4 ways to close your group’s back door

You’ve heard of the dreaded “back door,” I bet? It’s a way of referring to the people who leave our Bible doorstudy groups over the course of time. Churches have a back door, but that back door is simply the sum total of the back doors of all the groups in its Bible teaching ministry. If you want to close the church’s back door, simply close the back doors of groups.

In my experience, there are 4 ways that groups can close its back door.  As a group leader, I want the people in my group to be present weekly, and I certainly don’t want any of them leaving my group (or the church)! There are a few circumstances beyond my control, of course: I can’t help it when people take on a new job and relocate. Neither can I help it when someone retires and moves away to be closer to children and grandchildren. I can’t help it if someone gets mad at someone or something else in the church. But there are at least 4 things I can do to make sure that the back door of my group is not opened very wide:

  1. Good teaching. I never want to drive anyone out of my group because I do not teach the Word of God effectively. To teach the Bible well, I first have to be well-prepared. I also have to be well-rested. And I need to keep in mind the needs of my group members and the various ways they prefer to learn. I need to teach creatively, using the 8 learning approaches consistently over time. Poor teaching has probably driven more people out of groups and out the back door of the church as much as anything else.
  2. Good fellowship. I used to think that good teaching is enough to hold people in groups. Over the years I’ve come to understand something different – that good teaching, while it is important, may not be as important as people finding friends and getting connected to others in their Bible study group. That pains me, in a way, because I have the spiritual gift of teaching. I love to study and prepare and guide a group’s Bible study. But I’ve had to admit that if I’m going to close the back door of my group, my teaching isn’t enough to do it. I have to structure time in my group’s Bible study for prayer, sharing of needs, and conversations. Plus I have to intentionally schedule time outside the group’s normal meeting time for fellowships like lunches, day trips, and other fun activities that strengthen and grow relationships.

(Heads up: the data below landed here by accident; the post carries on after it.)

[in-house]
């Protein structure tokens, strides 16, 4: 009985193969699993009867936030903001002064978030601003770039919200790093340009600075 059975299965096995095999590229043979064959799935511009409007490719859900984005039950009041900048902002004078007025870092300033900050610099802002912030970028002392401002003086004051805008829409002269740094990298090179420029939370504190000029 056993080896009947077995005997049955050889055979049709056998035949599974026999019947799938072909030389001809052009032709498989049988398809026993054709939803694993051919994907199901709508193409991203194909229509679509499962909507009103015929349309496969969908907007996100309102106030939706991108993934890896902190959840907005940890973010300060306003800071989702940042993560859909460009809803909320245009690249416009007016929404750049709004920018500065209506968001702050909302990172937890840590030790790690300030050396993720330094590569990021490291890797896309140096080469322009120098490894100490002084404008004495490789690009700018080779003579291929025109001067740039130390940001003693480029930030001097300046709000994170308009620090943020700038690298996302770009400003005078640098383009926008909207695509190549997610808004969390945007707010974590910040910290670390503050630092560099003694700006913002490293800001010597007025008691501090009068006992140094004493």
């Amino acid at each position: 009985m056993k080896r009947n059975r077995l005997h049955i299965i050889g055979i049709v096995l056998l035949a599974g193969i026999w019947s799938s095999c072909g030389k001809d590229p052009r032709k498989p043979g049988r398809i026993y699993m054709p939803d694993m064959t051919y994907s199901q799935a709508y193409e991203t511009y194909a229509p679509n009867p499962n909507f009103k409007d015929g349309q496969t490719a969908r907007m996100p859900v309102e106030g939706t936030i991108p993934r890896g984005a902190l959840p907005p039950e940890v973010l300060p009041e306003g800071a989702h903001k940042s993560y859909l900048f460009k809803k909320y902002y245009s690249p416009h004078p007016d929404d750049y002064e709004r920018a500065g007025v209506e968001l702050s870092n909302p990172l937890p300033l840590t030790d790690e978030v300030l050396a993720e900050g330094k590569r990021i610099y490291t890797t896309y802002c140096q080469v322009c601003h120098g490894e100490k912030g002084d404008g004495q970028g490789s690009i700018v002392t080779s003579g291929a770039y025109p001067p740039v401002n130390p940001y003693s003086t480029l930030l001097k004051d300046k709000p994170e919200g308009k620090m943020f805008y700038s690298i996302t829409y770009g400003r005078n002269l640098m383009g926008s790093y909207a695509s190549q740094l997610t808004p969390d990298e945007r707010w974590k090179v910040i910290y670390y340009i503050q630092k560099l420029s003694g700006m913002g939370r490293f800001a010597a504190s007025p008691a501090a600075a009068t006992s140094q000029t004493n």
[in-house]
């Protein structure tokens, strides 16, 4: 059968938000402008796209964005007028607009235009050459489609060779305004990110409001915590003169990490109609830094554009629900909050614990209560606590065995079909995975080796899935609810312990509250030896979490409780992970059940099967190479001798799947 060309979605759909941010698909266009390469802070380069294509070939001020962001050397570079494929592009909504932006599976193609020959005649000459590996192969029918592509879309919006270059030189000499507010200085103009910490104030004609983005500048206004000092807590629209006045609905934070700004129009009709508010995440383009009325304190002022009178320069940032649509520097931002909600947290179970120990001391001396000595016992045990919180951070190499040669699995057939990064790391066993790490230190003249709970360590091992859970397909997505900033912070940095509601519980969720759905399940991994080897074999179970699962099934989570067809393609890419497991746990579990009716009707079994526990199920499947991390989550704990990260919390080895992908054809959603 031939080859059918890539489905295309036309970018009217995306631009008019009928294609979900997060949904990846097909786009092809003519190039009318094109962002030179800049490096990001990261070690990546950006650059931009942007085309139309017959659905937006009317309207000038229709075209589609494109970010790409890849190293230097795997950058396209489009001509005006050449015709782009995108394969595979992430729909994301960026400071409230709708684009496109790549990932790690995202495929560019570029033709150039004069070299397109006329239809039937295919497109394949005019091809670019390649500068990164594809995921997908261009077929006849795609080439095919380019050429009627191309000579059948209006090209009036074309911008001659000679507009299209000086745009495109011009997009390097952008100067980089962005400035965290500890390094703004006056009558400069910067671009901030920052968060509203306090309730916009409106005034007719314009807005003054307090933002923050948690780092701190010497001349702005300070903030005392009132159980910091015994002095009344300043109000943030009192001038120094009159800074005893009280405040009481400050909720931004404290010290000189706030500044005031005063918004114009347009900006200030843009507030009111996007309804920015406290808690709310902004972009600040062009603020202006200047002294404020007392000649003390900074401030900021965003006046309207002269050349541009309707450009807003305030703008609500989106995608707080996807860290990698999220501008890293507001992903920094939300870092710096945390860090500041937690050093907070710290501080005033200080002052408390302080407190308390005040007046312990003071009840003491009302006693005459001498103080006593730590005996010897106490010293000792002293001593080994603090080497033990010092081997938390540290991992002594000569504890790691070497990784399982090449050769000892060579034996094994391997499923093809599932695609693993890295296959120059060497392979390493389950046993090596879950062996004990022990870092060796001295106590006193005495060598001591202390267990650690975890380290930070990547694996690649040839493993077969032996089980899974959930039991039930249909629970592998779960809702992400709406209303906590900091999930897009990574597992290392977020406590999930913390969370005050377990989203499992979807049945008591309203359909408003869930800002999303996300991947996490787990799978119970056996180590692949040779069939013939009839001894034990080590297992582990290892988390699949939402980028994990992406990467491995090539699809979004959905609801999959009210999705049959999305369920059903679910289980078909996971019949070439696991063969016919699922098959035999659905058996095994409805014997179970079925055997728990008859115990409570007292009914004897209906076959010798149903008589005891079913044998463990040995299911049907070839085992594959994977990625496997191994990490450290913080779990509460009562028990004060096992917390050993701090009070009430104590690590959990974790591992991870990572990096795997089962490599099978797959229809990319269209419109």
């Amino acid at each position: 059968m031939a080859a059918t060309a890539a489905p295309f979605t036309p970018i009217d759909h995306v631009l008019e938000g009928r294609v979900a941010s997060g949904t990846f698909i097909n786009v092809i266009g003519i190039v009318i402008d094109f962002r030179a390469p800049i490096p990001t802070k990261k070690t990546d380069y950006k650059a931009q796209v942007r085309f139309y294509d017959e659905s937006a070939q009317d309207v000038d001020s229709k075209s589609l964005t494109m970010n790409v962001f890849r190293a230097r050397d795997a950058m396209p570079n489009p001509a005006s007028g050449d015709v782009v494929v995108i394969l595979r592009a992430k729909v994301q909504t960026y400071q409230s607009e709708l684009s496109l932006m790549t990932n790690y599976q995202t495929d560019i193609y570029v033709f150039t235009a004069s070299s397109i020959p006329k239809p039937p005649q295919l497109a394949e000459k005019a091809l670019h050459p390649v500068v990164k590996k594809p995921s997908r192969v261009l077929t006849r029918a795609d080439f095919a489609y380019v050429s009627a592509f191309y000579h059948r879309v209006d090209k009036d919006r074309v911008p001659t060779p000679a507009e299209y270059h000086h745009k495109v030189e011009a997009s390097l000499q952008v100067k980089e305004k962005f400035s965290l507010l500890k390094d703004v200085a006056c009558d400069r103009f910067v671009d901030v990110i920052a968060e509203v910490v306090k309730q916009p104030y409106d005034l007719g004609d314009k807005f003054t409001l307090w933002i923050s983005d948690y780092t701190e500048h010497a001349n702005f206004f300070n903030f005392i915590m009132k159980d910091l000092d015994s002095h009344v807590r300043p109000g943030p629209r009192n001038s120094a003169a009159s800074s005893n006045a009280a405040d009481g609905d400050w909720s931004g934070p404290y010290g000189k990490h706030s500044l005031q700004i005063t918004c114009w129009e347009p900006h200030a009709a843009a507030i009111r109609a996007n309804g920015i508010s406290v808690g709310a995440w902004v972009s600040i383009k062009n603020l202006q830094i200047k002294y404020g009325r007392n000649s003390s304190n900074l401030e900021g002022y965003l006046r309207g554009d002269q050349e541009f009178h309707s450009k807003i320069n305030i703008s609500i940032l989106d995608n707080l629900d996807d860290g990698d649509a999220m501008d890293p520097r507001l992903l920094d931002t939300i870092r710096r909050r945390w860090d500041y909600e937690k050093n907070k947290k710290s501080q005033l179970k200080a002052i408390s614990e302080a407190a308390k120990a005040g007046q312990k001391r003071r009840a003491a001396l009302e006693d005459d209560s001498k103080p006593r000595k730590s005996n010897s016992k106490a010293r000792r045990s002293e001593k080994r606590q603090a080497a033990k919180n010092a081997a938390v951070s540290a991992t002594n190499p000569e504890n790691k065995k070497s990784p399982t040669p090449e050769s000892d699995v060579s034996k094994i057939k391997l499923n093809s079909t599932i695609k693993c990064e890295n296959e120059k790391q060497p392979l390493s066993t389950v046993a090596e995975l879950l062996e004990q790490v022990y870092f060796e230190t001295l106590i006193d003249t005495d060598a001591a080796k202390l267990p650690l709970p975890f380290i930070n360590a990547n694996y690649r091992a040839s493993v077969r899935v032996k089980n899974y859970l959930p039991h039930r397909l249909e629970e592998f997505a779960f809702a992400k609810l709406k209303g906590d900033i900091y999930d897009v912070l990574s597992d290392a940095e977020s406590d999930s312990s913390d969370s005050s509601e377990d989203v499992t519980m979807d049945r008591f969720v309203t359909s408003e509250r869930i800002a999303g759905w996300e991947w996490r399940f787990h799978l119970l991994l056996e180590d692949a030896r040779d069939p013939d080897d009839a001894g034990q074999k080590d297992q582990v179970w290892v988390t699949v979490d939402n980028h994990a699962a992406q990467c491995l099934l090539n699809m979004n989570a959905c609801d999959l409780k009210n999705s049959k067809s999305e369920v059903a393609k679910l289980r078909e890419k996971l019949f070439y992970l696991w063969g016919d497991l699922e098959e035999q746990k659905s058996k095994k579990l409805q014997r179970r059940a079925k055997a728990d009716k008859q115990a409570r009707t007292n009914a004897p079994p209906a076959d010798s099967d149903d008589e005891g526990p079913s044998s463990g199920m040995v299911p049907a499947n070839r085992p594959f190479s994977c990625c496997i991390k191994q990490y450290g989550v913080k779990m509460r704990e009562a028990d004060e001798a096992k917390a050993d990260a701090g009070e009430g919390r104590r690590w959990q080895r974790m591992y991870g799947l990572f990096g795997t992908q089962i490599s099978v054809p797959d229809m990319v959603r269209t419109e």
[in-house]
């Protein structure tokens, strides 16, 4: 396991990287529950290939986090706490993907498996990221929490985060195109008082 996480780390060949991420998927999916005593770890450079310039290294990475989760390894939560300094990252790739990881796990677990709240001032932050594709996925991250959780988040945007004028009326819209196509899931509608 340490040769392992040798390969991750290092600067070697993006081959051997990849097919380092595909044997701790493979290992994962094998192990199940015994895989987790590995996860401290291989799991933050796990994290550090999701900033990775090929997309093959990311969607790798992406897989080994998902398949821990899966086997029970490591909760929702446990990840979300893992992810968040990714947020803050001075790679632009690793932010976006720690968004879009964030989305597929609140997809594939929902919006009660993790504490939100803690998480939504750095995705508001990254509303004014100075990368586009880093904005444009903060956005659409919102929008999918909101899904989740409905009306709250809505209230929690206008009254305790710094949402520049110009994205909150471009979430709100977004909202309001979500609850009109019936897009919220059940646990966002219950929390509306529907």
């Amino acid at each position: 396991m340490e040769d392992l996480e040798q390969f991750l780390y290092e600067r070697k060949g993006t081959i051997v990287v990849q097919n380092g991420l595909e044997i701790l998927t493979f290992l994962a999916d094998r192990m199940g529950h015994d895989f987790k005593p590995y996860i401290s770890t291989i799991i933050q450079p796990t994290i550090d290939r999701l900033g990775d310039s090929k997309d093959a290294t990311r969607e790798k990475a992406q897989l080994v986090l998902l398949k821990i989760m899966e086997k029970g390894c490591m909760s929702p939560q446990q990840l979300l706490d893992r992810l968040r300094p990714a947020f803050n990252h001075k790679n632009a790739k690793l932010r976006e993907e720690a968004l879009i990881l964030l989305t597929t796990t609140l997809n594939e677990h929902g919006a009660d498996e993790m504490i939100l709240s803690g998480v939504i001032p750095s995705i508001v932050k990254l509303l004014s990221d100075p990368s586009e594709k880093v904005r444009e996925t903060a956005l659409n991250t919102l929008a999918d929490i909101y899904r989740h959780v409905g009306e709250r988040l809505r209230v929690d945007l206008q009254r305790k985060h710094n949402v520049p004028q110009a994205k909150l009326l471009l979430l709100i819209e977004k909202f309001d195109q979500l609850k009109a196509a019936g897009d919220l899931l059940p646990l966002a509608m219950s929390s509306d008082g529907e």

3. Good ministry. It’s corny but true: people don’t care how much you know until they know how much you care. Groups that see people leave in larger numbers often struggle to minister to people prior to their departure. A crisis in someone’s life wasn’t addressed by the group, a need went unmet, and the person felt as though they were insignificant to the group. When that happens, the back door swings wide open. To close it, you have to think of Sunday school (or home groups) beyond the meeting time of the Bible study – it’s really a 24/7 ministry that means you’re always “on” – and if people have needs, you stop what you’re doing and meet those needs.
  4. Good administration. Closely related to number 3 above is the need to be a good administrator. By that I mean that you have to administrate your group’s role – what I like to call a ministry role. It’s a list of the members and prospects of your group. I need to make sure that I’m budgeting time and energy to reaching out to people who are absent (that tends to be about 1/2 my group role each week…yours, too, most likely!), and those who are legitimate prospects to become active members of my group. It also means that I enlist others to help me administrate the group.

Closing the back door starts at the group level. If we can close the back door in each group, the church’s back door will also close. Remember, the church’s back door is nothing more than the sum of the back doors of all its Bible study groups.


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